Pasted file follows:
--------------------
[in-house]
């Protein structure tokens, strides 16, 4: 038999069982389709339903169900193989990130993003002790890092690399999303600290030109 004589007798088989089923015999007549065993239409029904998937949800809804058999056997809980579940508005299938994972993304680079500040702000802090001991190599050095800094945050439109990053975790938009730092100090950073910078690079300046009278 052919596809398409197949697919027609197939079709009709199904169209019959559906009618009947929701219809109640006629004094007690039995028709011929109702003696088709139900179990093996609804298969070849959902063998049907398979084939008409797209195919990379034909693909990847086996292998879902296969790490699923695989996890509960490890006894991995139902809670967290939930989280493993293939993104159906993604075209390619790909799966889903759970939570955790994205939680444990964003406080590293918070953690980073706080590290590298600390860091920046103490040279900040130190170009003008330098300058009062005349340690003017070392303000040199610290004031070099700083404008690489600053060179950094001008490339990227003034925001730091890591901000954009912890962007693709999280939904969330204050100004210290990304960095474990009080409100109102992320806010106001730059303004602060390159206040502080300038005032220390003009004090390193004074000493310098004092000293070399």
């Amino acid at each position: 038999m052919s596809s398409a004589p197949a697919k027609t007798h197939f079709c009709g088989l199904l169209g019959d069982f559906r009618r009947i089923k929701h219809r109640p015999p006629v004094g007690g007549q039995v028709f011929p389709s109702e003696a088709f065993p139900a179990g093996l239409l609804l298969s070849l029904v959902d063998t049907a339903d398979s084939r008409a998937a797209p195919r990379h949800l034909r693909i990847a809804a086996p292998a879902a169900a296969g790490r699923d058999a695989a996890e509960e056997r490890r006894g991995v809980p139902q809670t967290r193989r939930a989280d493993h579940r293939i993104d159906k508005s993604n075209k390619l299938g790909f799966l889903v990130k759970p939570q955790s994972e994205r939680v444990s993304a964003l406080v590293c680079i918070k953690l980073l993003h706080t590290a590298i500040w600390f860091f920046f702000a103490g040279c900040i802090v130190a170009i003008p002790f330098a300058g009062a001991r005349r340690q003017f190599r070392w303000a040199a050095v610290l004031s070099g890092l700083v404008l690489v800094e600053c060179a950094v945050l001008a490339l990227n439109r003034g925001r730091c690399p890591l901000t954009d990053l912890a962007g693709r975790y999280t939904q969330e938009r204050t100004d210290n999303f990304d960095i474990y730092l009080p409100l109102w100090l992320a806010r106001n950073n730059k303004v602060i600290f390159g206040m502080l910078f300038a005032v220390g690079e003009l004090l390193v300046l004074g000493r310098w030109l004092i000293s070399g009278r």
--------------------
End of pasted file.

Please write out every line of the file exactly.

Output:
[in-house]
């Protein structure tokens, strides 16, 4: 038999069982389709339903169900193989990130993003002790890092690399999303600290030109 004589007798088989089923015999007549065993239409029904998937949800809804058999056997809980579940508005299938994972993304680079500040702000802090001991190599050095800094945050439109990053975790938009730092100090950073910078690079300046009278 052919596809398409197949697919027609197939079709009709199904169209019959559906009618009947929701219809109640006629004094007690039995028709011929109702003696088709139900179990093996609804298969070849959902063998049907398979084939008409797209195919990379034909693909990847086996292998879902296969790490699923695989996890509960490890006894991995139902809670967290939930989280493993293939993104159906993604075209390619790909799966889903759970939570955790994205939680444990964003406080590293918070953690980073706080590290590298600390860091920046103490040279900040130190170009003008330098300058009062005349340690003017070392303000040199610290004031070099700083404008690489600053060179950094001008490339990227003034925001730091890591901000954009912890962007693709999280939904969330204050100004210290990304960095474990009080409100109102992320806010106001730059303004602060390159206040502080300038005032220390003009004090390193004074000493310098004092000293070399």
């Amino acid at each position: 038999m052919s596809s398409a004589p197949a697919k027609t007798h197939f079709c009709g088989l199904l169209g019959d069982f559906r009618r009947i089923k929701h219809r109640p015999p006629v004094g007690g007549q039995v028709f011929p389709s109702e003696a088709f065993p139900a179990g093996l239409l609804l298969s070849l029904v959902d063998t049907a339903d398979s084939r008409a998937a797209p195919r990379h949800l034909r693909i990847a809804a086996p292998a879902a169900a296969g790490r699923d058999a695989a996890e509960e056997r490890r006894g991995v809980p139902q809670t967290r193989r939930a989280d493993h579940r293939i993104d159906k508005s993604n075209k390619l299938g790909f799966l889903v990130k759970p939570q955790s994972e994205r939680v444990s993304a964003l406080v590293c680079i918070k953690l980073l993003h706080t590290a590298i500040w600390f860091f920046f702000a103490g040279c900040i802090v130190a170009i003008p002790f330098a300058g009062a001991r005349r340690q003017f190599r070392w303000a040199a050095v610290l004031s070099g890092l700083v404008l690489v800094e600053c060179a950094v945050l001008a490339l990227n439109r003034g925001r730091c690399p890591l901000t954009d990053l912890a962007g693709r975790y999280t939904q969330e938009r204050t100004d210290n999303f990304d960095i474990y730092l009080p409100l109102w100090l992320a806010r106001n950073n730059k303004v602060i600290f390159g206040m502080l910078f300038a005032v220390g690079e003009l004090l390193v300046l004074g000493r310098w030109l004092i000293s070399g009278r």